Fire Engineering Training Community

Where firefighters come to talk training

How many working structural fires do you respond to in a given year? Don't count food-on-the-stoves if it only smokes up a house or apt. Actual fire where a line is pulled. Honest replies only!

Views: 476

Reply to This

Replies to This Discussion

We do about 6 a year in our own town and around one a week mutual aid, although half of these we just stage and get returned once overhaul begins.
in 2007 my company did 1500 runs with 1128 of them workers and 210 of those runs were occupied structural workers(fires)-john
Well, I finally caught a residential job yesterday at work. It was a room & contents of single family dwelling. First due did a great job on the knock down. We were the 2nd Engine, so I had to catch the plug and man the back-up line.
The county I work in Runs aprox 40000 calls a year. Out of those only about 1,500 are true actual working fires. About another 500 would be the food on the stove. The rest are EMS, MVA, FIre alarms, vehicle fires etc.

My station accounts for about 7,000 of those responses and there are 3 shifts. So as an individual I would say I persoanlly take in about 15-20 fires a year.
around 4,000 workers a year.
This year our fire dept,had more vehical fires,and just this past 2 weeks,three 18 wheelers,at different times have ran off the road. Two 18 wheelers head on.More car fires this year.Then in the past..The busiest season is in the winter time.,structure fires...Hopefully this winter ,want be so bad.
I hope everyone ,will be safe,when going to the scene,because we have lost a couple of fire fighters because of speeding to fast to the scene.,that was in their own vehical. I think,i have not keep up with how many structure fires this year,the chief keeps the records.Be safe,be counted for,size up the scene.Brenda
We should count food on the stove that smokes up the house. Those small fires we in the fire service do not count as "workers" but we will call the headache, stomach ache and drunk a medical call. Those calls are not "workers" either like a CHF or Stabbing victim. It is a mistake for us not to give ourselves the credit we deserve when a "small fire" incident that did not require a line goes down in the books as a incident not worthy of noting. A couple of years ago I responded to a reported fire. We found "food on the stove" and quickly extinguished the cabinets with a "Can". We searched the rooms and found an unconscious male overcome by smoke in his sleep. He was out cold. We intubated him, gave IV fluids even dopamine. He survived. This was all due to an incident that we don't call a fire. I think not! I also had a man call my firehouse because he said his insurance co was not going to pay out for damages for his floor heater that cought fire and damaged the hardwood floor surround and partition wall. We used a 2 1/2 gallon extinguisher on that as well. The officer that wrote the report as a appliance fire and smoke evacuation. a part of the structure burned so I had to contact the insurance to explain why it said "appliance fire when his "Structure sustained fire damage".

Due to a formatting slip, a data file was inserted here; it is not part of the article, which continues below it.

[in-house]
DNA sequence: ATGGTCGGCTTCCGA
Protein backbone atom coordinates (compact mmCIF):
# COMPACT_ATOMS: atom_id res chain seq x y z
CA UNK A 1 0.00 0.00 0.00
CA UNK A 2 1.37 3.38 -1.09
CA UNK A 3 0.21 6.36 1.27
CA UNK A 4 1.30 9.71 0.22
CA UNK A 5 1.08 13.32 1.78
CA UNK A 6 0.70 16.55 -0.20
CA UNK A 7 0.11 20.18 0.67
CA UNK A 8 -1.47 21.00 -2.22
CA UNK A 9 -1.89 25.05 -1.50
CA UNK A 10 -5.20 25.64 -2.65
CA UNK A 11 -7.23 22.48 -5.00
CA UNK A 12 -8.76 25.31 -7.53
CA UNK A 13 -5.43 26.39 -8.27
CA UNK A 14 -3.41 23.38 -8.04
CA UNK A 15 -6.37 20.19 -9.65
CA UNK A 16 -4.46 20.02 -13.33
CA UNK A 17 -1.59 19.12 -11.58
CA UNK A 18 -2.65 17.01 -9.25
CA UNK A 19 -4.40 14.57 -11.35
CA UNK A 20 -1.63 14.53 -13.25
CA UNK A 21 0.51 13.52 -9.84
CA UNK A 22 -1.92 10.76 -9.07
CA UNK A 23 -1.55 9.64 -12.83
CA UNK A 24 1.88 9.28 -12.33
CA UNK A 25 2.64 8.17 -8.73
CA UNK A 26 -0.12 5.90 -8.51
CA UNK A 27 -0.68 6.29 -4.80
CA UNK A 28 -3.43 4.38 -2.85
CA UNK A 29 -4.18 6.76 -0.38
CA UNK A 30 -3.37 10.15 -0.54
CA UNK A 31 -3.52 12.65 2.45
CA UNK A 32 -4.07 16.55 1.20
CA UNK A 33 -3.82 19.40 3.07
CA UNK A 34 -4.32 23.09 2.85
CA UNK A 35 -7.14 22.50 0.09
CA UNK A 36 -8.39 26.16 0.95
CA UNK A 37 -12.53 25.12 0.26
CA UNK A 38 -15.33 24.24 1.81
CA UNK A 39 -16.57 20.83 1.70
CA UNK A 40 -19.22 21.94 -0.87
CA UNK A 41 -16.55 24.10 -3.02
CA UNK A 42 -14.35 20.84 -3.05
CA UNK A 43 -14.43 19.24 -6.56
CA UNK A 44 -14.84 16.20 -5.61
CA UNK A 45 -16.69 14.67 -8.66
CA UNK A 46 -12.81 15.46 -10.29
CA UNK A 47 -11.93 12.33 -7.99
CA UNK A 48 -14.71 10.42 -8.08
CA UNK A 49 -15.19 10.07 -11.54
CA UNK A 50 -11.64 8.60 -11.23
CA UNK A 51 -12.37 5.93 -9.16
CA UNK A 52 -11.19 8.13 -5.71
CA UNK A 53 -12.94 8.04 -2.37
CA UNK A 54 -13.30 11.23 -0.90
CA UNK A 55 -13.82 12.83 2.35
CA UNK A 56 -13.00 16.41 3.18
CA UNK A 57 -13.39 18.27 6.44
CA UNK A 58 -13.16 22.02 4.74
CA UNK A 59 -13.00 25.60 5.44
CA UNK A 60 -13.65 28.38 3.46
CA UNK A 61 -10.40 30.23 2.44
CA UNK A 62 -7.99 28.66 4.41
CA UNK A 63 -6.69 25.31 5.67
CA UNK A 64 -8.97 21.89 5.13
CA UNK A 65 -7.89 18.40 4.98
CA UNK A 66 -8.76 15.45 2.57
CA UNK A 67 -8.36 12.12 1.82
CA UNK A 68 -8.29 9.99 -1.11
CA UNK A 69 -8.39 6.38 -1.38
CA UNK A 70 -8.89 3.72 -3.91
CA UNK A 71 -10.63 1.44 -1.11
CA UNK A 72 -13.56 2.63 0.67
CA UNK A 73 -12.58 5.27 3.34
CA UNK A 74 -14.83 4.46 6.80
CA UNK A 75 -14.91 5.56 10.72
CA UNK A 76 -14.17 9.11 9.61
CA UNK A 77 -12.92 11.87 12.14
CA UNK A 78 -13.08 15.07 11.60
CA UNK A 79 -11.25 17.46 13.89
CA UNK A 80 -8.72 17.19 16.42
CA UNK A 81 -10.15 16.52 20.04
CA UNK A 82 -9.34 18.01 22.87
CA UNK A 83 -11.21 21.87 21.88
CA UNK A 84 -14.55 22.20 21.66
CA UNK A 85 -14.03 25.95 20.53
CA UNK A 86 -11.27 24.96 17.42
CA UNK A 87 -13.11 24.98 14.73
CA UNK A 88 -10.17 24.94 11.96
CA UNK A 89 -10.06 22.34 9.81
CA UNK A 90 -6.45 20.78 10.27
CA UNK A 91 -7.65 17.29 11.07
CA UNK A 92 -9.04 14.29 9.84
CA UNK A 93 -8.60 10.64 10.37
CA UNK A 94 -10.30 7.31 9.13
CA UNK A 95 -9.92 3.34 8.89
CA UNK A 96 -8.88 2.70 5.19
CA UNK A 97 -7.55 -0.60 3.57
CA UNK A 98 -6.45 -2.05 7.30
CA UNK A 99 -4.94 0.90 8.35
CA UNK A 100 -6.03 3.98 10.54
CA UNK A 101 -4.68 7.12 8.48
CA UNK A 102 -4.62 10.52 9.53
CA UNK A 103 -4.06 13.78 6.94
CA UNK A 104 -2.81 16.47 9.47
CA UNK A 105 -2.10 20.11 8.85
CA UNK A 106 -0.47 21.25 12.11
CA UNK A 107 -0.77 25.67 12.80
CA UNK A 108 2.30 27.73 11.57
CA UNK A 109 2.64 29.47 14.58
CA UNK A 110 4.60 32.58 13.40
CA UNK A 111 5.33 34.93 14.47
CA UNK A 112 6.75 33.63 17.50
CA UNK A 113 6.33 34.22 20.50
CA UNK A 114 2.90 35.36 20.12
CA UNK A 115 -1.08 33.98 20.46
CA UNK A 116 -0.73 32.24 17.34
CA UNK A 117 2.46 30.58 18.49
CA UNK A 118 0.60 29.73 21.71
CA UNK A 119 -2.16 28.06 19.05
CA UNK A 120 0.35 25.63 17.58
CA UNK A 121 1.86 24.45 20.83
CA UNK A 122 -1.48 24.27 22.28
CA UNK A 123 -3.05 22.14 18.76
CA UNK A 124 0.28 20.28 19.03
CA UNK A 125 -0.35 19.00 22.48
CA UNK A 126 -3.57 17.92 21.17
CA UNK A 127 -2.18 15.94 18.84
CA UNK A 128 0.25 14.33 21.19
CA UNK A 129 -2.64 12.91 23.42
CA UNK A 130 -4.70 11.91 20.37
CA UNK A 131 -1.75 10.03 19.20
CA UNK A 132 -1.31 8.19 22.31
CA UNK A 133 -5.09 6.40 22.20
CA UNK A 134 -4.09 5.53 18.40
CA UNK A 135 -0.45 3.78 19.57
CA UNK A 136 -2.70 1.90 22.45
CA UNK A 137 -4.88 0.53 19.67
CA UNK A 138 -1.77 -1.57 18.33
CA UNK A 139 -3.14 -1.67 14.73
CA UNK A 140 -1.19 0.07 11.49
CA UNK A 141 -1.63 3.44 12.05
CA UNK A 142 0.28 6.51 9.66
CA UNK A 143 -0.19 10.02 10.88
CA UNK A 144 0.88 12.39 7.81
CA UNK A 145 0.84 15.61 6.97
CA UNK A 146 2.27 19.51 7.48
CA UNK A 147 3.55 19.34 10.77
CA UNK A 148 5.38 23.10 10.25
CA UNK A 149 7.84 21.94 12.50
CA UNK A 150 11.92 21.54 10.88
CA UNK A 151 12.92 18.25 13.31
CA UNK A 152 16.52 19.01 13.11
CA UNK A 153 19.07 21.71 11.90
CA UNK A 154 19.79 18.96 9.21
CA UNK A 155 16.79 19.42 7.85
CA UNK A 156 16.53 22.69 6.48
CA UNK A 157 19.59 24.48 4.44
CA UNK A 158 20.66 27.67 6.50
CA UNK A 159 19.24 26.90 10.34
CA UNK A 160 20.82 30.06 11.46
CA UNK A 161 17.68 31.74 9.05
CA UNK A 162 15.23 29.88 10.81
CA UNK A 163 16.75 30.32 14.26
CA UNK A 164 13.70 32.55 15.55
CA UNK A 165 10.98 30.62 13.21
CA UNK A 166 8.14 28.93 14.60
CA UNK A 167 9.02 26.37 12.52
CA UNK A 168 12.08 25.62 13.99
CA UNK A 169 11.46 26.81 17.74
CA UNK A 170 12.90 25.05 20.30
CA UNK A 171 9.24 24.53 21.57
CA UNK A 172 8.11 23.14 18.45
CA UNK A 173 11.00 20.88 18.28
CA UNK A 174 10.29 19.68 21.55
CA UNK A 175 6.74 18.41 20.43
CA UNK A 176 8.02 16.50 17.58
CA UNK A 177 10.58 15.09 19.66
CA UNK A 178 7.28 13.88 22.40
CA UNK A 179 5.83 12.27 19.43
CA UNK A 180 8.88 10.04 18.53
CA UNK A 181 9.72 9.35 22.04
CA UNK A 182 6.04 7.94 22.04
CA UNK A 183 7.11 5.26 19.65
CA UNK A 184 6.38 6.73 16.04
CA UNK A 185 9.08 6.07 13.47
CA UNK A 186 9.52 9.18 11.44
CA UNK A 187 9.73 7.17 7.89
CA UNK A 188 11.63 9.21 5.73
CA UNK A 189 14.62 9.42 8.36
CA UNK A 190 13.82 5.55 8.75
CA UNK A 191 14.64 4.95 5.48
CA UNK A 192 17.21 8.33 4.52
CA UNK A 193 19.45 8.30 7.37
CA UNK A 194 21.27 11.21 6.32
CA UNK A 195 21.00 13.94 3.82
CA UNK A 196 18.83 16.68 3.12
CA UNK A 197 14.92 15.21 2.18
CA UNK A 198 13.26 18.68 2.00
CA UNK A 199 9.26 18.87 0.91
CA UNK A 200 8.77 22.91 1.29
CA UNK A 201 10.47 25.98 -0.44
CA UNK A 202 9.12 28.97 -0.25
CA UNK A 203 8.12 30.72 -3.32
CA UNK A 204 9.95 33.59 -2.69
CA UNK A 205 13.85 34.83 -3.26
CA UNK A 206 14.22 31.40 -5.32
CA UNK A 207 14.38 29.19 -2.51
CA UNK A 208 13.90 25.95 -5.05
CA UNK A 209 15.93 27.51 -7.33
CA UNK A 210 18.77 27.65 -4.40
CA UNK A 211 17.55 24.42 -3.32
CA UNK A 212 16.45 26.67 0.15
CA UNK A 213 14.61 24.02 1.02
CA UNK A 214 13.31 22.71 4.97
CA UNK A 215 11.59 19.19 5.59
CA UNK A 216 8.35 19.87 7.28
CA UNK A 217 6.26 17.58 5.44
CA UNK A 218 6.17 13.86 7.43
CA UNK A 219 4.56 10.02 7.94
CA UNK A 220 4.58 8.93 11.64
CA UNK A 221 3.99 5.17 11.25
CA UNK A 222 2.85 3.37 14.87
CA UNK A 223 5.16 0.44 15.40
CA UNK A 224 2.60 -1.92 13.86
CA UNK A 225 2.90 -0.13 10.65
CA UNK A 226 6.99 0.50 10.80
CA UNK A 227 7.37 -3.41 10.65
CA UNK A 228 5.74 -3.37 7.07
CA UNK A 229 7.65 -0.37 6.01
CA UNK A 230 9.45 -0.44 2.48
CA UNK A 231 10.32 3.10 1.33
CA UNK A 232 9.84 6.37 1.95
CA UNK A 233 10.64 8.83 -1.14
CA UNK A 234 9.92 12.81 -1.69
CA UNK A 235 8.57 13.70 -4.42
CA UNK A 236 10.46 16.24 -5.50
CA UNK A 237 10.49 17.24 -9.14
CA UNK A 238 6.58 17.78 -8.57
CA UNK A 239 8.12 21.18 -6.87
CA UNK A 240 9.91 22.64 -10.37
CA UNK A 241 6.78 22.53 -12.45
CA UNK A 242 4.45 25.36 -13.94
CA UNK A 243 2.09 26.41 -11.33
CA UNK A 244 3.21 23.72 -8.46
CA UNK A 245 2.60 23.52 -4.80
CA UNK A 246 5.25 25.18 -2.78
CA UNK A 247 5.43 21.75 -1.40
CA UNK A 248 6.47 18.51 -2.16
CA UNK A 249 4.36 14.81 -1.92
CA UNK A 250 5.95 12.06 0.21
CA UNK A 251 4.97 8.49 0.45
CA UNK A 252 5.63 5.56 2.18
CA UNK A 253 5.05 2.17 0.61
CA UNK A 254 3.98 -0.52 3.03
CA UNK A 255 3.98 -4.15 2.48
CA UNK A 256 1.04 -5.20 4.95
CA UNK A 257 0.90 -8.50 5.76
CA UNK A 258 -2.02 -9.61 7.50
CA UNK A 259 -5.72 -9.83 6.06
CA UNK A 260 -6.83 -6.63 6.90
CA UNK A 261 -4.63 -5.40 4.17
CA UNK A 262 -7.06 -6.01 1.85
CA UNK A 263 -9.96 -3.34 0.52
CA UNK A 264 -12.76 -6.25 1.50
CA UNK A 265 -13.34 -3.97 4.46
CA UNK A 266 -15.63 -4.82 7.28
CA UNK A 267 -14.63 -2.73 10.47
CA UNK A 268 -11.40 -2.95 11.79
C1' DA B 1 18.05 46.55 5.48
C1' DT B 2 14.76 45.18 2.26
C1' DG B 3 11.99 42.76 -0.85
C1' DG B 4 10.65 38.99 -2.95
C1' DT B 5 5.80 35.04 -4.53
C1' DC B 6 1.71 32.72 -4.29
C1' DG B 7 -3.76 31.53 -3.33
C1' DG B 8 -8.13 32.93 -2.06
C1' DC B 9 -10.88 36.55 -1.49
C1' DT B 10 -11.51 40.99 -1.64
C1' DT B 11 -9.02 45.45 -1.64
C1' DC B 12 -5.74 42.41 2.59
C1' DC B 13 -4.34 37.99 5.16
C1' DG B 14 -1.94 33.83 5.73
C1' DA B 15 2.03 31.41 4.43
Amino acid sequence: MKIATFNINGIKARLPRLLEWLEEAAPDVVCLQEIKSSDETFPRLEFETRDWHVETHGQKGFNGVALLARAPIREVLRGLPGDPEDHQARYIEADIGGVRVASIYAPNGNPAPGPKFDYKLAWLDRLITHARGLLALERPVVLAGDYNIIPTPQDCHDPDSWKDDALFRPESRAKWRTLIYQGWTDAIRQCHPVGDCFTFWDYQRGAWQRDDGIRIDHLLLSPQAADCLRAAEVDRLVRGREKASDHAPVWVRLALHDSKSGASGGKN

A length reply but we must not look at fires like the city council members do. Those "small incidents are the successful operations" early 911, fast response and very little fire damage.

Oakland Ca 25 engines, 7 trucks 80,000 annual runs
2nd straight shift with another job. Unfortunately it was a church fire. No injuries. We were first in and things didn't go to well, Capt. was hollering orders for stuff that wasn't right. Example "Pull the 1 3/4" off the back" We don't have 1 3/4" on the back, "Get the 35' ground ladder" . We don't carry a 35' ground ladder---we have a 24'. Captain gets really excitied and goes 100 miles a minute, he suffers from "Tunnelvision". Good thing is we all came home, building is still standing.
I just checked the log. If I did the math right, it is somewhere in the ball park of 30 per year. However, Our circumstances are different. My company runs every alarm for six different districts.
Ok, this isnt an accurate number but our stats show we had over 600 fires last year. I would say half of those were working structure fires. Its not uncommon to get 2-4 fires in a shift, but also its not uncommon to go 2-3 shifts without a fire...this economy, and the failing housing market has added to our torch jobs. Also most of our fires are in vacated properties (but with a significant homless population we treat them all as occupied).
we have 250 firemen, 11 engines, 4 medics, 4 trucks, 1 rescue, 2 battalions, 1 safety, 1 ems on the front line.
Most of our fires are M/A fires, we sit very close to multiple departments areas, we have anywhere from 1 to 5 but with M/A we can count on working around 15 jobs a year or so.
We usually get 10-20 including mutual aid for structure fires.
15-50 including mutual aid for wildland fires.
20-30 vehicle fires not including mutual aid.

Reply to Discussion


Policy Page


The login above DOES NOT provide access to Fire Engineering magazine archives. Please go here for our archives.


Our contributors' posts are not vetted by the Fire Engineering technical board, and reflect the views and opinions of the individual authors. Anyone is welcome to participate.

For vetted content, please go to

We are excited to have you participate in our discussions and interactive forums. Before you begin posting, please take a moment to read our community policy page.  

Be Alert for Spam
We actively monitor the community for spam, however some does slip through. Please use common sense and caution when clicking links. If you suspect you've been hit by spam, e-mail

FE Podcasts

Check out the most recent episode and schedule of

© 2024   Created by fireeng.   Powered by

Badges  |  Report an Issue  |  Terms of Service